Child Custody

Child’s wish & will is important in a Child Custody matter: Hon’ble Supreme Court

LegalKart Editor
LegalKart Editor 03 min read 4358 Views
Last Updated: Dec 05, 2023
Child’s wish & will is important in a Child Custody matter: Hon’ble Supreme Court

Case: Smriti Madan Kansagra v Perry Kansagra (Civil Appeal No. 3559/2020)

Section 17(3) of the Guardian & Wards Act 1890

17(3), the preferences and inclinations of the child are of vital importance for determining the issue of custody of the minor child. Section 17(5) further provides that the court shall not appoint or declare any person to be a guardian against his will".

Section 17(3) was the guiding light to the Hon’ble Supreme Court in the matter of Smriti Madan Kansagra v Perry Kansagra (Civil Appeal No. 3559/2020) wherein Hon’ble Court observed that while deciding the child custody matter the Court should also consider the preferences of the minor child if he or she is aged enough to form a well thought & intelligent choice.


The bench of Hon’ble Justices UU Lalit, Indu Malhotra and Hemant Gupta decided the matter. In this matter the child custody was awarded to the father who was based out in Kenya.


It was long legal batter between the parents from family court, to the high court to Hon’ble Supreme Court and with more than 10 years of legal struggle finally the father was able to get the custody of his boy Aditya.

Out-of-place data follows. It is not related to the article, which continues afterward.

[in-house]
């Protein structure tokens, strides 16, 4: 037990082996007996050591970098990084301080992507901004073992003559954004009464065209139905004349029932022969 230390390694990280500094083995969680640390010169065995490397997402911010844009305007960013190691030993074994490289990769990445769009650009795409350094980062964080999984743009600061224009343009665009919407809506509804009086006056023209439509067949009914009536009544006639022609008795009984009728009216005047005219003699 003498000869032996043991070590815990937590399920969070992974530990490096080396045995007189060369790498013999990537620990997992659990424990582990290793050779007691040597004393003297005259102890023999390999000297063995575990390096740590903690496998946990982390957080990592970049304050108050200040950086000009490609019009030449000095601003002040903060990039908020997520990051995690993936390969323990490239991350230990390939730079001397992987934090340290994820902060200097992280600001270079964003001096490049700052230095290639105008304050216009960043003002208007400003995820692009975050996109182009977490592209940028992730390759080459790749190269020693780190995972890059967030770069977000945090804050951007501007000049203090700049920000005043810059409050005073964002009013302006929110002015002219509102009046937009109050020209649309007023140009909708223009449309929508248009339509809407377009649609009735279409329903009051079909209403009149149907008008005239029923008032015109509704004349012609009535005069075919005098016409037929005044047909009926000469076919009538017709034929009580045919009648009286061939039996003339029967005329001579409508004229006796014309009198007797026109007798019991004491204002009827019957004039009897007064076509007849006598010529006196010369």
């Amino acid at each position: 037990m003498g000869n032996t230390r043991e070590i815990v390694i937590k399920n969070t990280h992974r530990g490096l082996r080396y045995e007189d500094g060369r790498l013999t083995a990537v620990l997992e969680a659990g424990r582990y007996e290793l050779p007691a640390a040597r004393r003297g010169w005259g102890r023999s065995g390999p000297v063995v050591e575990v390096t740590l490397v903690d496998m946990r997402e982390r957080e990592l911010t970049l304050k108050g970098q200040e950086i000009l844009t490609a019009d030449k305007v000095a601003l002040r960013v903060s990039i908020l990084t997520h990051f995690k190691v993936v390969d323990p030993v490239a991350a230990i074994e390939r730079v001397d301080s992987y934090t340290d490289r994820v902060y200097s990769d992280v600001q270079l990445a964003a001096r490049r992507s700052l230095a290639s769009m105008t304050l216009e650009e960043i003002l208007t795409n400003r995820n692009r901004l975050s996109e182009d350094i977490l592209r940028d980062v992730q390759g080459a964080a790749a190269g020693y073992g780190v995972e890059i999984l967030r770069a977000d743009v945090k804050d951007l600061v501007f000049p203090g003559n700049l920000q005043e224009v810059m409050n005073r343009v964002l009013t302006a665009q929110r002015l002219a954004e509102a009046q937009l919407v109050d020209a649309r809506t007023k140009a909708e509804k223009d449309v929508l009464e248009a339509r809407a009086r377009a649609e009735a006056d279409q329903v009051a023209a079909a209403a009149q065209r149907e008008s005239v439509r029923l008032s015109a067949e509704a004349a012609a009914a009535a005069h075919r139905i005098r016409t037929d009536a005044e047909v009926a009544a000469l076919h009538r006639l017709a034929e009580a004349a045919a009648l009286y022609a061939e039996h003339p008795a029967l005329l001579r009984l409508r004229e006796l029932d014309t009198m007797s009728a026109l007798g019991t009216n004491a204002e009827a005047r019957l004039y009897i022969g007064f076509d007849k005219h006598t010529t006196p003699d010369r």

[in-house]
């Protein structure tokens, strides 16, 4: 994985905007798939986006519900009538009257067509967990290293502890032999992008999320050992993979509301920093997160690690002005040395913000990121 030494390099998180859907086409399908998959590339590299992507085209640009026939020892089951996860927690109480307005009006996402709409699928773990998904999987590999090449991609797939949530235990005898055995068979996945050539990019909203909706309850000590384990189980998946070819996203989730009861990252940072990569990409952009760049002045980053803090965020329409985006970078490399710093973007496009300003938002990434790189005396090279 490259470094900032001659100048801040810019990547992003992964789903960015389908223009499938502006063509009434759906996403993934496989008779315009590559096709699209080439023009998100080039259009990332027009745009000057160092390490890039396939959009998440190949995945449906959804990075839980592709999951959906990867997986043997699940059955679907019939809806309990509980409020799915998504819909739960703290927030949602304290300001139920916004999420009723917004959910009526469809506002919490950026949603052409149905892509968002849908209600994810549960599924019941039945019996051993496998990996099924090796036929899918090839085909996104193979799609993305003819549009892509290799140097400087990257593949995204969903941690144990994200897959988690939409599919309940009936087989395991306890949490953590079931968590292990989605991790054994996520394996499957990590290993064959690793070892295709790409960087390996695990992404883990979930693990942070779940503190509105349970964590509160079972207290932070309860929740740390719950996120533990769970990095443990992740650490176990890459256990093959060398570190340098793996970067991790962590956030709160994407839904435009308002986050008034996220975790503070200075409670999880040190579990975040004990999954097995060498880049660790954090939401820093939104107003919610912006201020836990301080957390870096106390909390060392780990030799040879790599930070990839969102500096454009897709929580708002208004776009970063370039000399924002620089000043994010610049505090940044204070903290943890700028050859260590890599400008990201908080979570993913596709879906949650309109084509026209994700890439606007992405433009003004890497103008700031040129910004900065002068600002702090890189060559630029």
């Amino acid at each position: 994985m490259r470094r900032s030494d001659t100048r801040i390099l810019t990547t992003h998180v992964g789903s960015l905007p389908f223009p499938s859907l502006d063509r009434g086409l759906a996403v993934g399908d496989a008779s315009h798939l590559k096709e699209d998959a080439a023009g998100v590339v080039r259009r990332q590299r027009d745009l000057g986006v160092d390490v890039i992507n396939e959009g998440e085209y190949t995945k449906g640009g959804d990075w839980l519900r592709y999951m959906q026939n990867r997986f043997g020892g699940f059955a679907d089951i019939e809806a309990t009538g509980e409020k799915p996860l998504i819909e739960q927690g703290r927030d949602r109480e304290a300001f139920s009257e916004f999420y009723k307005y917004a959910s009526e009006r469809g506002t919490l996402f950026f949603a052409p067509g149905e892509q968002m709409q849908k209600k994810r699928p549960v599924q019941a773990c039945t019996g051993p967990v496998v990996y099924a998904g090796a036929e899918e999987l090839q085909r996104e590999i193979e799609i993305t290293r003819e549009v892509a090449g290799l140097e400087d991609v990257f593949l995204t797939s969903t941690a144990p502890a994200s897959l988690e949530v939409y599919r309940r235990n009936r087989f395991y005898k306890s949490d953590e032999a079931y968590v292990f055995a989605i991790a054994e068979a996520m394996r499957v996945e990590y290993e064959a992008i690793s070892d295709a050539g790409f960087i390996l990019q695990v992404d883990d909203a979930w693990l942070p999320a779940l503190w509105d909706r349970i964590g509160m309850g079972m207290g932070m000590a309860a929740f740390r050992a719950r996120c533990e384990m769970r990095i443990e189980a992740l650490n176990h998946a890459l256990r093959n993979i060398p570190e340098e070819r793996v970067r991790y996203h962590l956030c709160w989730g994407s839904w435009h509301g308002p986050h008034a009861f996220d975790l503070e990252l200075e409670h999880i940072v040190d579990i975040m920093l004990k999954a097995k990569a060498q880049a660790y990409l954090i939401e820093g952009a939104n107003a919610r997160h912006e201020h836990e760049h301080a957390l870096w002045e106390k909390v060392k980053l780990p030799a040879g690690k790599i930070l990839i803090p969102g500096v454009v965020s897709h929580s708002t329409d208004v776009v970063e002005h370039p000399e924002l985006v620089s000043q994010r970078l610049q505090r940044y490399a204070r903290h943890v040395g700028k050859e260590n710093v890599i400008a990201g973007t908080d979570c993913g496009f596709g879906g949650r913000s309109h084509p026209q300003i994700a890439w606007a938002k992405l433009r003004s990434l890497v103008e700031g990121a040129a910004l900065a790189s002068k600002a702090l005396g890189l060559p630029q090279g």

It was interesting to note that Hon’ble judged met the child personally many times during the case proceedings to ascertain his inclination and preference. They also tried to understand child’s choice towards his family members.  

Hon’ble court quoted section 17(3) in the judgement and also observed the same principle in the instant case that the sole consideration should be to protect the interest and welfare of the child.

While considering the findings of the Family Court, the High Court and the Report of the Counsellor, Hon’ble Supreme Court found that the child showed more inclination towards his father and concluded that it would be in the best interest of the child to transfer custody to his father because if the preferences of the child were not given due regard, it could have an adverse psychological impact on the child.

Read the complete judgement from here:

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